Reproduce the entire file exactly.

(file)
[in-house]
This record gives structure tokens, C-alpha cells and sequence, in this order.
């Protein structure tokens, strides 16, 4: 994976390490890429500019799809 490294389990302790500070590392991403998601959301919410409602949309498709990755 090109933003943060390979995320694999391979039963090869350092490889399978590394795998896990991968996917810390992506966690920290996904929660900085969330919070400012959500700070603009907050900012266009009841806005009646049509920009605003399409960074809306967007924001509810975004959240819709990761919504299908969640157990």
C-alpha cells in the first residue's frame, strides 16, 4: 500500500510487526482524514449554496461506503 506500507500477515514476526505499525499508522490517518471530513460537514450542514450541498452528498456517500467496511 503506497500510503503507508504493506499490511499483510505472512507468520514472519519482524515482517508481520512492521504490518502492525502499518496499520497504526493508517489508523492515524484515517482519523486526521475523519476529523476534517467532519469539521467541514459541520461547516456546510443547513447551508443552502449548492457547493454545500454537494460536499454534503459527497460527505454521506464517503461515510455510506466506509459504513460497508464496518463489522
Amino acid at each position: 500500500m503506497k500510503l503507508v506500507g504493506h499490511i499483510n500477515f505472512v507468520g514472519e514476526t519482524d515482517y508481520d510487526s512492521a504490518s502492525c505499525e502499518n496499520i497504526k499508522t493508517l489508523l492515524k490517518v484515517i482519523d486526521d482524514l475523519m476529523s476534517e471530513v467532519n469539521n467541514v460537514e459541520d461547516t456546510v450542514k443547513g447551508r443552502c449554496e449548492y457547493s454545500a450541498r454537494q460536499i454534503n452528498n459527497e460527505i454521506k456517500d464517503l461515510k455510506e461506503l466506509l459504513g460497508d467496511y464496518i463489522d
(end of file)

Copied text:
[in-house]
This record gives structure tokens, C-alpha cells and sequence, in this order.
């Protein structure tokens, strides 16, 4: 994976390490890429500019799809 490294389990302790500070590392991403998601959301919410409602949309498709990755 090109933003943060390979995320694999391979039963090869350092490889399978590394795998896990991968996917810390992506966690920290996904929660900085969330919070400012959500700070603009907050900012266009009841806005009646049509920009605003399409960074809306967007924001509810975004959240819709990761919504299908969640157990």
C-alpha cells in the first residue's frame, strides 16, 4: 500500500510487526482524514449554496461506503 506500507500477515514476526505499525499508522490517518471530513460537514450542514450541498452528498456517500467496511 503506497500510503503507508504493506499490511499483510505472512507468520514472519519482524515482517508481520512492521504490518502492525502499518496499520497504526493508517489508523492515524484515517482519523486526521475523519476529523476534517467532519469539521467541514459541520461547516456546510443547513447551508443552502449548492457547493454545500454537494460536499454534503459527497460527505454521506464517503461515510455510506466506509459504513460497508464496518463489522
Amino acid at each position: 500500500m503506497k500510503l503507508v506500507g504493506h499490511i499483510n500477515f505472512v507468520g514472519e514476526t519482524d515482517y508481520d510487526s512492521a504490518s502492525c505499525e502499518n496499520i497504526k499508522t493508517l489508523l492515524k490517518v484515517i482519523d486526521d482524514l475523519m476529523s476534517e471530513v467532519n469539521n467541514v460537514e459541520d461547516t456546510v450542514k443547513g447551508r443552502c449554496e449548492y457547493s454545500a450541498r454537494q460536499i454534503n452528498n459527497e460527505i454521506k456517500d464517503l461515510k455510506e461506503l466506509l459504513g460497508d467496511y464496518i463489522d